- Subscribe to the EXP Podcast via iTunes
- Find the show on Stitcher
- Here's the show's stand-alone feed
- Listen to the podcast in your browser by left-clicking here. Or, right-click and select "save as link" to download the show in MP3 format.
- Subscribe to this podcast and EXP's written content with the RSS link on the right.

Show notes:

- Runtime: 31 min 23 sec
- "Why you want assholes to make your video games," by Ben Kuchera via The Penny-Arcade Report
- "Assholes are assholes," by Rob Fearon via WMTCLD
- Music by: Brad Sucks

Tuesday, July 23, 2013

Homesick for Games

When I stayed home sick as a child, my regular ritual included laying on the couch and watching The Price is Right or Fantasia. I don't know why these two in particular, but almost without fail, if I were feeling unwell, I would gravitate towards a game show and a Disney film. That simple, mundane, repetitive experience, brought me comfort.

Today, certain games now provide that dull warmth I associate with sick days. While growing up, Sundays were reserved for naps, Calvin & Hobbes, and long game sessions. Now when I imagine lounging about my house on a lazy weekend, I think of JRPGs, something long and time consuming.  Chris Dahlen recently captured this simple pleasure wonderfully in his recent Polygon article: "The mechanics of a game mimic the scaffolding on our real everyday lives. The big moments aren't the most important ones."

One of the reasons I was recently drawn to the idea of fatherhood in games, particularly in Heavy Rain, The Last of Us, and The Walking Dead, is because all these games portray the little and seemingly pointless moments of life. Ethan playing with his kids, Joel chatting about ice-cream trucks, or Lee brushing Clementine's hair, all capture the ordinary. Those moments trigger something in me that reminds me of home, or the idea of home, at least temporarily. These are no spandex-clad heroes or demigods. They're normal folk who, like all of us, create defining moments in little acts of kindness or care.

Other games also trigger a calm comfort in me. Any of the Professor Layton games, Harvest Moon, most point-and-click adventures, they all involve simple systems and repeatable tasks. The reliability of these experiences and their low stakes create a sense of ritual. Surely part of Animal Crossings allure is finding joy in the mundane rituals of picking fruit. I ridicule tedious games all the time, but much of the attraction is in doing these seemingly boring actions. Repetition is the mechanic of comfort. These games create a sense of normalcy through play.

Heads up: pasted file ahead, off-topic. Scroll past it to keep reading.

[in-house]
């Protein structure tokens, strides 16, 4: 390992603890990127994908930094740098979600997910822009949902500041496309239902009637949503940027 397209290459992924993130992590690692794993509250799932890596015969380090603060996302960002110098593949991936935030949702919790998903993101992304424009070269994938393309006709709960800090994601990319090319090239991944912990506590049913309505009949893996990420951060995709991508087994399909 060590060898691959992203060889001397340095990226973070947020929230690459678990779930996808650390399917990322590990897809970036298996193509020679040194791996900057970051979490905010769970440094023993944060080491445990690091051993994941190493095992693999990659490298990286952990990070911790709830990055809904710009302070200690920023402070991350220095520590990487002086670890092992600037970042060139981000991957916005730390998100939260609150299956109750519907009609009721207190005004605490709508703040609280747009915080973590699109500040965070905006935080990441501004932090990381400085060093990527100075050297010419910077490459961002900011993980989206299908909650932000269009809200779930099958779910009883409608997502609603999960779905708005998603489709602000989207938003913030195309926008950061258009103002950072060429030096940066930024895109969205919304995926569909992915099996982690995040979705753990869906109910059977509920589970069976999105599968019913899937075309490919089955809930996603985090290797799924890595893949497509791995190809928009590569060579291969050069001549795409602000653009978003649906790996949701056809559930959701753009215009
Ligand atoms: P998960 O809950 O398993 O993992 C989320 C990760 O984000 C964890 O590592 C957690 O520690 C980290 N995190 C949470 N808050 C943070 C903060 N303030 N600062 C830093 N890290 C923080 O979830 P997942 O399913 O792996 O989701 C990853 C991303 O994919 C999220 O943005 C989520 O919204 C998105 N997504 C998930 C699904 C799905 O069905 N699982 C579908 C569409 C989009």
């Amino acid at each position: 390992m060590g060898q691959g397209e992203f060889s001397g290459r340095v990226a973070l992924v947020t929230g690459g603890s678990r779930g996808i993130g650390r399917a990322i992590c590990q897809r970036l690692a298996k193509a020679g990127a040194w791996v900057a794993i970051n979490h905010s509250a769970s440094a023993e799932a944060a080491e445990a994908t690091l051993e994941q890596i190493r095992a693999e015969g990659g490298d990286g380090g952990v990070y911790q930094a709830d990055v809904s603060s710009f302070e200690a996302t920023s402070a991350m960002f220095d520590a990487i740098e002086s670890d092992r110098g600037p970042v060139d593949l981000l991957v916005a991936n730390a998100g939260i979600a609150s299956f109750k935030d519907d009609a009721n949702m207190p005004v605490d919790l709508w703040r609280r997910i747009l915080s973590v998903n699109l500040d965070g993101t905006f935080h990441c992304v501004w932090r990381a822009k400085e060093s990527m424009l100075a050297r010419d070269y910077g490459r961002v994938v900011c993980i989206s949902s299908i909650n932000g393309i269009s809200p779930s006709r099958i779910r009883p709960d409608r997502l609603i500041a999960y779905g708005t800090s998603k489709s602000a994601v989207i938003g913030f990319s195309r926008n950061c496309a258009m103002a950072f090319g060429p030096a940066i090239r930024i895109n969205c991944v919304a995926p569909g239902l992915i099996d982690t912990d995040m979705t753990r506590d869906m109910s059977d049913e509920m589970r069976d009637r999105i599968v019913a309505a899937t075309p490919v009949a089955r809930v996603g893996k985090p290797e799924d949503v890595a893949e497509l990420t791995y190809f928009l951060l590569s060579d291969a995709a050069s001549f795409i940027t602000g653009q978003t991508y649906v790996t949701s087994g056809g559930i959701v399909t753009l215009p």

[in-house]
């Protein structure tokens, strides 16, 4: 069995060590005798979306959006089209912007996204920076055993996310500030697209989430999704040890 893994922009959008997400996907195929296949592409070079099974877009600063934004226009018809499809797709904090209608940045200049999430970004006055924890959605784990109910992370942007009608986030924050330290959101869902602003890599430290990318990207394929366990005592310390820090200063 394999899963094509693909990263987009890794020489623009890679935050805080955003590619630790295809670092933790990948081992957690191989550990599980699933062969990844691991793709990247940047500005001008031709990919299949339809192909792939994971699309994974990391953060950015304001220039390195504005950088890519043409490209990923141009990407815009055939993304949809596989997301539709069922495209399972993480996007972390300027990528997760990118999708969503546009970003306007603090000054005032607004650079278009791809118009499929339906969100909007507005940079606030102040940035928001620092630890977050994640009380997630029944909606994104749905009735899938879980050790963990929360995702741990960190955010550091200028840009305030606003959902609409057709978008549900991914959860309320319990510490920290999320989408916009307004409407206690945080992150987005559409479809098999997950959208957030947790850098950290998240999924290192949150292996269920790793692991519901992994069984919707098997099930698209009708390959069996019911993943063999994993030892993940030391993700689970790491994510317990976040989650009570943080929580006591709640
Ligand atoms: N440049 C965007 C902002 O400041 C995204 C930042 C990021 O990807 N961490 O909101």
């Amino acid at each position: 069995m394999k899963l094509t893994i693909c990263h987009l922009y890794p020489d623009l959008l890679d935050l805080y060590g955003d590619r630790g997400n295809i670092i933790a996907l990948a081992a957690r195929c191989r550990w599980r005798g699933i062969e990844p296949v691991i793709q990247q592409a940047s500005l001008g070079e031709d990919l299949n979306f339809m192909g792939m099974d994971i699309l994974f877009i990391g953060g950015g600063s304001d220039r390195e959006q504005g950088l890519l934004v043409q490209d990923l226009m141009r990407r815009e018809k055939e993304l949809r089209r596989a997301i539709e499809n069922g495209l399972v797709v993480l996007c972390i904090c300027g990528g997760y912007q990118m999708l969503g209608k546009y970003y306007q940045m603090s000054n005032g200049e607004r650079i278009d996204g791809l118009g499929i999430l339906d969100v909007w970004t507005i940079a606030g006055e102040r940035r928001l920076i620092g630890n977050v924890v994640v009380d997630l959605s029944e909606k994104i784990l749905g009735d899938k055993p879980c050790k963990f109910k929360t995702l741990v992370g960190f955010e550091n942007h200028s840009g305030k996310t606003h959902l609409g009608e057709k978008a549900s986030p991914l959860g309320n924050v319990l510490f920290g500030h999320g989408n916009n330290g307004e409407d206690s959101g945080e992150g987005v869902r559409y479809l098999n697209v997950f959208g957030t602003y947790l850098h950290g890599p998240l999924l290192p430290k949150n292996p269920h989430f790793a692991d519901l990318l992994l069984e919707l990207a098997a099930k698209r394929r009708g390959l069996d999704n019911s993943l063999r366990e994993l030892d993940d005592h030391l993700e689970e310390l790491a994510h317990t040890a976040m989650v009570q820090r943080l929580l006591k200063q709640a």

In two weeks I will be moving again. Yesterday, as I packed my belongings into cardboard boxes, I considered getting rid of my old PS2 and pile of games. I haven't touched those things in years, and many of them are available online in some capacity. Nevertheless, I'll be taking my collection with me. Maybe packing puts me in a sentimental mood, but those games, even if they remain in my closet forever, give me contentment. They remind me to be grateful for the little rituals found in play.

When I'm all settled in, I'll get back to hallway shooters and overwrought fantasy worlds. For now, I want the comfort of home.

Thursday, July 18, 2013

Exploring Fatherhood in Games

My latest PopMatters article is now live: Exploring Fatherhood in Games.

I don't know how it happened, but I completely missed out on Sebastien Wuepper's Gameranx article on nearly the exact same subject. I highly recommend you check it out if the subject of father figures in recent games interests you. In addition to touching on The Last of Us, he also brings up all the BioShock games and Dishonored as well - all great examples.

I was very tempted to discuss BioShock Infinite in my piece as well, but cut it for a couple reasons. First, it actually explores many of the same themes that The Last of Us addresses better. Booker, for the majority of the game, is simply not a father figure. Only the final revelation reveals him as a tragic figure, someone who failed to protect his child and came to regret the decision. But most interesting, when he does reclaim his father status, he also inseparably ties himself to Comstock, who takes on the role of the father for Columbia itself. There's a fascinating message there about fatherly domination and patriarchy, but unfortunately its undermine by a massive amount of brutal gunplay (and yes, so are the messages in The Last of Us, albeit less so).